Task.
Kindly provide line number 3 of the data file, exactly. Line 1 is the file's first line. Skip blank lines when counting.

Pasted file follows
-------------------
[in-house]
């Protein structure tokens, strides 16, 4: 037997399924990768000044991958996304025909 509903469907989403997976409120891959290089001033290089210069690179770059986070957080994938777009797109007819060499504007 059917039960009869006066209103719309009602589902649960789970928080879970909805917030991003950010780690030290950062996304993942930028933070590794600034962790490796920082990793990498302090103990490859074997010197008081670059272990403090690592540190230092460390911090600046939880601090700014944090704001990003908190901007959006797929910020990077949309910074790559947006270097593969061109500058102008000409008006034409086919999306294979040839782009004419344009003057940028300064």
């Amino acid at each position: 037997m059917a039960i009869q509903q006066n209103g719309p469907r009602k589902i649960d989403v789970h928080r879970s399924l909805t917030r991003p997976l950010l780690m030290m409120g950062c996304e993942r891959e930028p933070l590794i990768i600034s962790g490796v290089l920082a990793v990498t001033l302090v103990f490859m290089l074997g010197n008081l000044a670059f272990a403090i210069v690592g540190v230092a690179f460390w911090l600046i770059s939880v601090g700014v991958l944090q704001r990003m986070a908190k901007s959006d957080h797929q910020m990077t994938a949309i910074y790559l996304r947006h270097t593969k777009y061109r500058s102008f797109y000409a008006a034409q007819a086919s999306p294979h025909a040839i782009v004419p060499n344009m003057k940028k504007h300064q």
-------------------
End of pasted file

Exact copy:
């Amino acid at each position: 037997m059917a039960i009869q509903q006066n209103g719309p469907r009602k589902i649960d989403v789970h928080r879970s399924l909805t917030r991003p997976l950010l780690m030290m409120g950062c996304e993942r891959e930028p933070l590794i990768i600034s962790g490796v290089l920082a990793v990498t001033l302090v103990f490859m290089l074997g010197n008081l000044a670059f272990a403090i210069v690592g540190v230092a690179f460390w911090l600046i770059s939880v601090g700014v991958l944090q704001r990003m986070a908190k901007s959006d957080h797929q910020m990077t994938a949309i910074y790559l996304r947006h270097t593969k777009y061109r500058s102008f797109y000409a008006a034409q007819a086919s999306p294979h025909a040839i782009v004419p060499n344009m003057k940028k504007h300064q």